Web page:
Something that always amuses me are current or wannabe officeholders who proclaim that if elected they will make job creation their number-one priority.
As residents of the "Empire State" we often hear these promises. However when these same politicians are elected or re-elected they seem to forget campaign promises and join with officeholders from both major parties to continue the New York state "traditions" of continued tax increases at all levels of government, and increased regulations on businesses, often giving rise to dreaded "unforeseen consequences."
Now the real truth is that politicians cannot create private sector jobs, no matter what they might try to tell us. Government can only create public jobs that give power to public sector unions and add to an already overly large and unresponsive bureaucracy. When it comes to vitally-important private sector jobs, all government can do and should do is to step back and create an environment that will attract and allow the creation of private sector jobs by bringing sanity to taxation and making careful consideration of the impact government regulations will have on businesses. So the next time a politician tells you that job creation is task number one, ask them how they plan to cut taxes, cut regulations and make our county and New York state more business and job creation friendly
When ConAgra decided to close its plants in Silver Creek, Dunkirk and Fredonia, and move production to lower taxing regions, the corporation was making a hard business decision that it felt was in the best interest of the company and in fulfilling its duty to it's owners, also known as shareholders, to maintain profitability.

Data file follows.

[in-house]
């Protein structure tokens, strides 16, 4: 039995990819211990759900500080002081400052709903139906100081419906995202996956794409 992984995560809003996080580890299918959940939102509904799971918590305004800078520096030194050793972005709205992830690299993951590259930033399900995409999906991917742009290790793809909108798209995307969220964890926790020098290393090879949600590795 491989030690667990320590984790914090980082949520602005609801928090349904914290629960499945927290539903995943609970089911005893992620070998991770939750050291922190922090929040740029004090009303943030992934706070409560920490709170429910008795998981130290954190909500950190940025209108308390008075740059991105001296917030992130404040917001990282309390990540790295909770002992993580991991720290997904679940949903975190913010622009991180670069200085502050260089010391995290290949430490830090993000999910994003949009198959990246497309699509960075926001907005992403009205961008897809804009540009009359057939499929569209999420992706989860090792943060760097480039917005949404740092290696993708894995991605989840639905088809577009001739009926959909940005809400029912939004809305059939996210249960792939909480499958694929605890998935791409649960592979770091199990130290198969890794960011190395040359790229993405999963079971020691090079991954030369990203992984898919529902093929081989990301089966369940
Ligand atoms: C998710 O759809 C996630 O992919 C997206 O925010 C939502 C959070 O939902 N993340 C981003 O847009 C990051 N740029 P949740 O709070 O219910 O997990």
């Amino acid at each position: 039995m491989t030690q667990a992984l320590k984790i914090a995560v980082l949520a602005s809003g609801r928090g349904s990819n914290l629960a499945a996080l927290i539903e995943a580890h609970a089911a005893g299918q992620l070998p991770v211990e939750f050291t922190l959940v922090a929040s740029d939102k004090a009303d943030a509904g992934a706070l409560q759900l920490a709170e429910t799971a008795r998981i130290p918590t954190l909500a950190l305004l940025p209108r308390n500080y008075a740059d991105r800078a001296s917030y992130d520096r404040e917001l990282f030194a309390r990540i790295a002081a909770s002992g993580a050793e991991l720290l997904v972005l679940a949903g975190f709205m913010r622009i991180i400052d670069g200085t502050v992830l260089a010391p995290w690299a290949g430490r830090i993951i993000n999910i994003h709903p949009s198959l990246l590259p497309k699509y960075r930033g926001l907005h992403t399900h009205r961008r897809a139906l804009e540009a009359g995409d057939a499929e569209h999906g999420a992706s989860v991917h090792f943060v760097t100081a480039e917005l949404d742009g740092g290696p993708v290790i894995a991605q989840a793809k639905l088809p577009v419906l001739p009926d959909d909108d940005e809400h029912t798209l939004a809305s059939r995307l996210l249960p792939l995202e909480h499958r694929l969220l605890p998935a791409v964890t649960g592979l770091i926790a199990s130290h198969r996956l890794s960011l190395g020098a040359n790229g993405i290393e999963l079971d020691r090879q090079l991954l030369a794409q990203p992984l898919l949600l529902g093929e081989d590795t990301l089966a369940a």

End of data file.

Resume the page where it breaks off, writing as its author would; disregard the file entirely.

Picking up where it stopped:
We might not like that decision because a loyal workforce was left out in the cold, but there are lessons to be learned from this event. We, the voters have to demand that the persons we elect also make the hard business decisions in the best interest of our county, state and the shareholders of these entities, who just happen to be all of us.
Until officeholders make those hard "business decisions," all the money spent on a hodgepodge of industrial development agencies and programs like "Start Up New York" is like watching water flow swiftly down a vast gurgling drain.
And by the way, whom do you think pays the taxes that "new" businesses in "Start Up New York" don't pay? To find out, just look in a mirror.
Tom Kirkpatrick is a Silver Creek resident.